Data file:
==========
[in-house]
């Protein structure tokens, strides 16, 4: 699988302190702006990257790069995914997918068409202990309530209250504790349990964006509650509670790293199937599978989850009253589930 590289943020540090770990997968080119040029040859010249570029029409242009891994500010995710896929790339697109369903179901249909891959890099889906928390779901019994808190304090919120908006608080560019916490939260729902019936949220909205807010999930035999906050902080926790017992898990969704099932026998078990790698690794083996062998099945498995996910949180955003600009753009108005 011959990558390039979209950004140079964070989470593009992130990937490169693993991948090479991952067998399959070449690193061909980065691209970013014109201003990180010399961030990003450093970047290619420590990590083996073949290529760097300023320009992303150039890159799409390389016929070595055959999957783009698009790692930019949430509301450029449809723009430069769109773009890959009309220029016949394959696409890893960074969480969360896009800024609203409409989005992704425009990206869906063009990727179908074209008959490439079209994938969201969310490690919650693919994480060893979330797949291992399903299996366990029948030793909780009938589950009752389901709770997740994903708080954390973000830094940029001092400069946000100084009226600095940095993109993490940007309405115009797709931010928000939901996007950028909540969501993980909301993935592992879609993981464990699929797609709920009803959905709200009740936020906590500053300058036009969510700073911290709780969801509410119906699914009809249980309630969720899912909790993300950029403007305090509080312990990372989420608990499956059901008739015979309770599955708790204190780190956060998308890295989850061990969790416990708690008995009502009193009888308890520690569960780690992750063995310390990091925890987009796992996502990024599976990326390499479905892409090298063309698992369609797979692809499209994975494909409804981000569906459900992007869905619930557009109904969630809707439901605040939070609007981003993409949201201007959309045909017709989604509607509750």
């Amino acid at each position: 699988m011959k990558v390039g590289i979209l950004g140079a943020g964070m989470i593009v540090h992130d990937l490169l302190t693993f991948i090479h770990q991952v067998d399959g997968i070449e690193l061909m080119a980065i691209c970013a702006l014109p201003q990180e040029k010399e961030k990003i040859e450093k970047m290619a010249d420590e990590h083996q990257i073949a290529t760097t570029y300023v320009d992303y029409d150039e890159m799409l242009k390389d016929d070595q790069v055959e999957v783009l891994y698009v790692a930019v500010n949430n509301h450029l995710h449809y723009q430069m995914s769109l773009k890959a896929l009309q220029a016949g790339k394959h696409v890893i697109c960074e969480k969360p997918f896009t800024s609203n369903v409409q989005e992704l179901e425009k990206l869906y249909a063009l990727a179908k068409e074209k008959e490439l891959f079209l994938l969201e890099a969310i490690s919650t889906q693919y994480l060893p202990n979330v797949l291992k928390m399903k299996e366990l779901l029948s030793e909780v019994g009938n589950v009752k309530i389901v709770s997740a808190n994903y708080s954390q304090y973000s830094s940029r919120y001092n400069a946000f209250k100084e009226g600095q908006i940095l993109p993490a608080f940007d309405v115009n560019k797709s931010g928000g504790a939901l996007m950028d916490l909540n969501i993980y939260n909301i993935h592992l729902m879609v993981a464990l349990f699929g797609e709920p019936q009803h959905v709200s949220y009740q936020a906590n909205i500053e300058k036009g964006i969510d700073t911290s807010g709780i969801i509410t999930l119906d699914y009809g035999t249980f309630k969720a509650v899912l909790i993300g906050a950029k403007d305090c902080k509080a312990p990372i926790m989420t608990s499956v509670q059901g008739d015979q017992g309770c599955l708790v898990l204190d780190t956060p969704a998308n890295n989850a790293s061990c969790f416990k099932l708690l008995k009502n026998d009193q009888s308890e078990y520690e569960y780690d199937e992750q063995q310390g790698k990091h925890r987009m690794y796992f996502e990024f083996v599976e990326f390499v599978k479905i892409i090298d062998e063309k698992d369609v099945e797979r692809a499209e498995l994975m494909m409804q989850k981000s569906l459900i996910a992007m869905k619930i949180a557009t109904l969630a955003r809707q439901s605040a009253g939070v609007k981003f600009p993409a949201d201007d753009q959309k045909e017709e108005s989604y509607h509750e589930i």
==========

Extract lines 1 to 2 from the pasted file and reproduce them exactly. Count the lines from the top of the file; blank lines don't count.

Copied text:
[in-house]
């Protein structure tokens, strides 16, 4: 699988302190702006990257790069995914997918068409202990309530209250504790349990964006509650509670790293199937599978989850009253589930 590289943020540090770990997968080119040029040859010249570029029409242009891994500010995710896929790339697109369903179901249909891959890099889906928390779901019994808190304090919120908006608080560019916490939260729902019936949220909205807010999930035999906050902080926790017992898990969704099932026998078990790698690794083996062998099945498995996910949180955003600009753009108005 011959990558390039979209950004140079964070989470593009992130990937490169693993991948090479991952067998399959070449690193061909980065691209970013014109201003990180010399961030990003450093970047290619420590990590083996073949290529760097300023320009992303150039890159799409390389016929070595055959999957783009698009790692930019949430509301450029449809723009430069769109773009890959009309220029016949394959696409890893960074969480969360896009800024609203409409989005992704425009990206869906063009990727179908074209008959490439079209994938969201969310490690919650693919994480060893979330797949291992399903299996366990029948030793909780009938589950009752389901709770997740994903708080954390973000830094940029001092400069946000100084009226600095940095993109993490940007309405115009797709931010928000939901996007950028909540969501993980909301993935592992879609993981464990699929797609709920009803959905709200009740936020906590500053300058036009969510700073911290709780969801509410119906699914009809249980309630969720899912909790993300950029403007305090509080312990990372989420608990499956059901008739015979309770599955708790204190780190956060998308890295989850061990969790416990708690008995009502009193009888308890520690569960780690992750063995310390990091925890987009796992996502990024599976990326390499479905892409090298063309698992369609797979692809499209994975494909409804981000569906459900992007869905619930557009109904969630809707439901605040939070609007981003993409949201201007959309045909017709989604509607509750």